Thursday, August 5, 2010

I.v. Swearing Oaths - Branagh '96

As soon as Horatio and Marcellus come running up, Hamlet goes from quiet to completely hysterical, voice almost comically breaking. Does this mean he's already feigning madness? Well, yes and no. Based on the performance alone, you might think so. Hamlet has just learned about a terrible betrayal from his uncle and mother. It's turned his world upside down, and in the opening moments of this sequence, would not know if he can trust his old friends anymore. Certainly, even if they're not working against him, he wonders if he can trust them with his secrets. The story is so extraordinary that it would be hard for almost anyone not to want to tell it. And so he tries to dismiss them by appearing a little crazy (Horatio did bring it up earlier as a possible effect of talking to the Ghost) and evading their questions. On the commentary track, Branagh describes Hamlet's state of mind as hysteria. He is trying to process the new information and just can't talk about it now. They can't know it's that much of a shocker, so they push him. So Hamlet's mind is rushing (with swirling camera shots of trees to help his POV come across) and he's acting crazy, genuinely, but it's not meant to be taken as if he's falling into madness.

Horatio is soon impatient with him. In their friendship, there's no call for such evasions. Again, he does not realize how big the revelation was. Hamlet's not trying to destroy his friendships, he just needs more time. Once he realizes that they won't let him off without an explanation, he does start giving hints that things aren't right, but as I noted in the last article, he does not reveal anything about the murder here. Horatio is in the know later, so we must assume he had the conversation offstage. At this point, he's trying desperately not to include them, both to make sure they don't blow his secret and to spare them the weight of it. When Horatio mentions offense, he can't hold it in anymore. He sincerely doesn't want to offend Horatio, but is also incredibly offended himself by what the Ghost has told him.

The cat's out of the bag. He doesn't tell all, but will (we just don't need another expository scene at this point). That's why we have the swearing. And neither Horatio nor Marcellus realize how serious it is (quickly sick of this swearing business) until the Ghost once more intervenes with its big, bellowy "SWEAR!", the earth cracking and exploding with smoke, fire and shaking trees. They get a little touch of hell, and if loyalty doesn't keep them silent, fear will.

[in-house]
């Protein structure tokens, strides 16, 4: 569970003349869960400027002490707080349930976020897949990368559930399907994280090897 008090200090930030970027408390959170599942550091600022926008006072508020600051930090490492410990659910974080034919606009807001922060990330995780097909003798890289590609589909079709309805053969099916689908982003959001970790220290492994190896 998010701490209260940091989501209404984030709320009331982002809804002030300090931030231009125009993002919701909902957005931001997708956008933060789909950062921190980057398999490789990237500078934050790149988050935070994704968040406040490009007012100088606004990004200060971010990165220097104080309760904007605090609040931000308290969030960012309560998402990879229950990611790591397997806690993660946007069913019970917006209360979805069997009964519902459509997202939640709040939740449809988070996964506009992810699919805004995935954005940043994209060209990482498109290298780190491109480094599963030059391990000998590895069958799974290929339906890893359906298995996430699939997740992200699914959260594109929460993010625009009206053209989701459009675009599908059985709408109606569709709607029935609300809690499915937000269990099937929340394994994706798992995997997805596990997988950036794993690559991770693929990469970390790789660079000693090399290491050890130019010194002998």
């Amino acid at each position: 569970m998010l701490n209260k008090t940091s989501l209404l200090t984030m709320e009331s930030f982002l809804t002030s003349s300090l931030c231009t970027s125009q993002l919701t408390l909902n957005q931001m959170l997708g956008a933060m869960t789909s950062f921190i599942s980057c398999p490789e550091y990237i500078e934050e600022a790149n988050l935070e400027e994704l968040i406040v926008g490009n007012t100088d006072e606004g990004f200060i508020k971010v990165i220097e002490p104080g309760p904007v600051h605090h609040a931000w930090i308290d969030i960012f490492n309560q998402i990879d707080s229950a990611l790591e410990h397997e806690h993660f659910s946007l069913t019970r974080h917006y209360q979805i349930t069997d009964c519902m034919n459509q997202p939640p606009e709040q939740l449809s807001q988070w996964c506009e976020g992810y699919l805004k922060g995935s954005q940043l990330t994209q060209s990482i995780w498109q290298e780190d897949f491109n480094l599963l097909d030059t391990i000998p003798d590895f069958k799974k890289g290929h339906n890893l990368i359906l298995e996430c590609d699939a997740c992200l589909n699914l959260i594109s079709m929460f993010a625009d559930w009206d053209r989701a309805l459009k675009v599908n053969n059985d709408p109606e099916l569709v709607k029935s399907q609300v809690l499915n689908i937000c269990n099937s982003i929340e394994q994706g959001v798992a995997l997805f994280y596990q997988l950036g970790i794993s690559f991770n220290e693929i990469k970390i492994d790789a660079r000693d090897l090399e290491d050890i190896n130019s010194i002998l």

Hamlet calms down when the Ghost finally leaves. Is there a link between the spirit's presence and Hamlet's mania? Is the swearing cathartic in some way? Is there comfort in the sharing of the secret or the knowledge that one is not mad because the vision has been shared? Or is it simply that once they've sworn, he can show his true face, with no added ambiguity?

Though Horatio planted the seed of feigning madness in Hamlet's mind in the previous scene, the plan to put on an "antic disposition" is probably born even as the prince says those very words. He has seen his friends' reaction to his temporary bout of mania and seen that he could use such behavior as a smokescreen for his revenge activities. Though he proposes to con all of Elsinore, he will have two allies who know the truth (one of which is not seen again). In the closing moments of the Act, Hamlet repairs his friendships with them. "Let's go together" evokes a partnership between the three holders of the secret. Note also the inclusiveness of Hamlet's "in OUR philosophy" where versions of the play use "in YOUR philosophy". In this adaptation, Hamlet and Horatio have a very tight bond, and in this line choice, are made closer still. They have the same kind of education, the same opinions and thought process. Hamlet chooses not to exclude his friends, and the most cynical of us could say he's trying to ensure loyalty, manipulating them. In this version of the play, at least, Hamlet genuinely cares for them and keeps them close without ulterior motives.

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